Wednesday, March 21, 2018

The Gig Economy Post - Redux

This blog recently focused on the "gig economy" in The Gig Economy - Can it Be Socialized. That post focuses in part on a New York innovation, a Fund for drivers engaged in self-employment, independent contracting, and even the "gig economy." After publishing, I received an extensive note from the Fund, explaining misperceptions gleaned from the NPR coverage of the Fund cited in the original post. That interaction led to the following. 

Whether the gig economy is "coming" or "here" may be debated. But regardless, there are those who questions whether and how the costs associated with this disruption can be socialized. Injuries do not stop because one is a sole proprietor instead of an "employee."  The occurrence and cost of injury and illness exist, regardless of labels. Ultimately, the payers of these costs are likely to be taxpayers and consumers. Whether through tax dollars or otherwise included in the cost of the products and services they consume, they will likely be the Ultimate Payer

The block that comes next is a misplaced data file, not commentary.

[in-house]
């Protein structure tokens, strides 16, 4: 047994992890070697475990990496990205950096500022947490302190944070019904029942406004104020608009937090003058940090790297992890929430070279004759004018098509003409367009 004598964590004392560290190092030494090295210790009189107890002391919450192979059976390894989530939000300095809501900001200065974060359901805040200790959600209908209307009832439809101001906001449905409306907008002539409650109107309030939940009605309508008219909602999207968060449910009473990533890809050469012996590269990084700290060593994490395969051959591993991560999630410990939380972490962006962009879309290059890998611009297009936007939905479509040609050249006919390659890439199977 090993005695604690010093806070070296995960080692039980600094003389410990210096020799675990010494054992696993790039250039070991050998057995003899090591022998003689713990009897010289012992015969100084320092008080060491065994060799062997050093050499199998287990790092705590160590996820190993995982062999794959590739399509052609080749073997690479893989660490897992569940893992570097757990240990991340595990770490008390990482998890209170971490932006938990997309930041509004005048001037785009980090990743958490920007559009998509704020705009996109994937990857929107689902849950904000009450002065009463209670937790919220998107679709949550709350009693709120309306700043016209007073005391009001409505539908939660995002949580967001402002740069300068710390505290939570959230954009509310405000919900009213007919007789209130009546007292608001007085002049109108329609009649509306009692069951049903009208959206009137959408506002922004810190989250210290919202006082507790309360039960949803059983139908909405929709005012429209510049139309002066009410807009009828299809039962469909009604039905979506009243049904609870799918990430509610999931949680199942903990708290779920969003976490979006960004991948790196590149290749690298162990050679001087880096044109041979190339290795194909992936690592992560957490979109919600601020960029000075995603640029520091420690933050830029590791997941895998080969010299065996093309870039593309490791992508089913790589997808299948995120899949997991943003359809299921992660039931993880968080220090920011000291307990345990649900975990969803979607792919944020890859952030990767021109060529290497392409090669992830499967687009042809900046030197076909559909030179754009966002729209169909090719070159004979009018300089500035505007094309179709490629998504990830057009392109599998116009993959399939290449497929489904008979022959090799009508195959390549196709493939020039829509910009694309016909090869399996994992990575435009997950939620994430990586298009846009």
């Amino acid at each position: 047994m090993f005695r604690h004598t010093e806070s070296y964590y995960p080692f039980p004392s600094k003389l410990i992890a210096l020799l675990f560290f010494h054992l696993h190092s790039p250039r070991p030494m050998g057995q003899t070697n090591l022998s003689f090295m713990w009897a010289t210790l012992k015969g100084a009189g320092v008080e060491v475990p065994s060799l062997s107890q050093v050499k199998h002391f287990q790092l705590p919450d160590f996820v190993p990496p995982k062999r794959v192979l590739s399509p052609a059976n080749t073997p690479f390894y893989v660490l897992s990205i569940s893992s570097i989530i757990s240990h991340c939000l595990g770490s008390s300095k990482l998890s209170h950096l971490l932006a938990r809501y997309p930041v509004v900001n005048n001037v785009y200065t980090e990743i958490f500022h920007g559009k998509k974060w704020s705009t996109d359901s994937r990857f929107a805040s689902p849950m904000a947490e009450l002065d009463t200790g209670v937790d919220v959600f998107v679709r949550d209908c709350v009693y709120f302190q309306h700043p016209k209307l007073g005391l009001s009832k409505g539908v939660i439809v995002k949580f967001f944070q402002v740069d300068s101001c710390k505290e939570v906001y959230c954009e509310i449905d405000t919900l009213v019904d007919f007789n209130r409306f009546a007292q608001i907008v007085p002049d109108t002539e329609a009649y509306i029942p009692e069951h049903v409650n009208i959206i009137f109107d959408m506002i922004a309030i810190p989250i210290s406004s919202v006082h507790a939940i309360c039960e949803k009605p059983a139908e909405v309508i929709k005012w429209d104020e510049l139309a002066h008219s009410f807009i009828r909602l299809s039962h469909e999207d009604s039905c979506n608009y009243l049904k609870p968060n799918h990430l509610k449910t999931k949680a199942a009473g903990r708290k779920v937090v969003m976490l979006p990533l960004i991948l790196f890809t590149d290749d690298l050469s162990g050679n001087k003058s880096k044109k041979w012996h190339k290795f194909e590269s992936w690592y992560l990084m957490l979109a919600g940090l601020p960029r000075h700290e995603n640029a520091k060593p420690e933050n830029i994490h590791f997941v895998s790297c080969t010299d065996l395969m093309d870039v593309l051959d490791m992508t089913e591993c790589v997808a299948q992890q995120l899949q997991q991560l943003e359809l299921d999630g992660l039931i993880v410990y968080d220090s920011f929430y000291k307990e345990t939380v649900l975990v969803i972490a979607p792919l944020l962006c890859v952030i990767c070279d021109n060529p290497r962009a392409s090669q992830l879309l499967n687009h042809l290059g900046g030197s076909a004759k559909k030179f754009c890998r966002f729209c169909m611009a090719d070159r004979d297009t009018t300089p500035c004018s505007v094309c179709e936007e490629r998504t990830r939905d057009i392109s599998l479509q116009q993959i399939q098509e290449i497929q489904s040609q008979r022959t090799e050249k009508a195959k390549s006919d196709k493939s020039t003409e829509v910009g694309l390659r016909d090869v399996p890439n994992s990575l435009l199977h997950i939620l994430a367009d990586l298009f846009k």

Some suggest that the solution to this socialization issue is rather simple. A great many states allow very small employers to avoid participation in workers' compensation. In Florida, participation is only required if there are "four or more employees are employed by the same employer." Section 440.02(17)(a), Fla. Stat. That section was perceived as affording too much leeway in some industries, and was amended in 1990 and again in 1991 (an example of expansion of workers' compensation), and now requires coverage for all workers in the construction industry.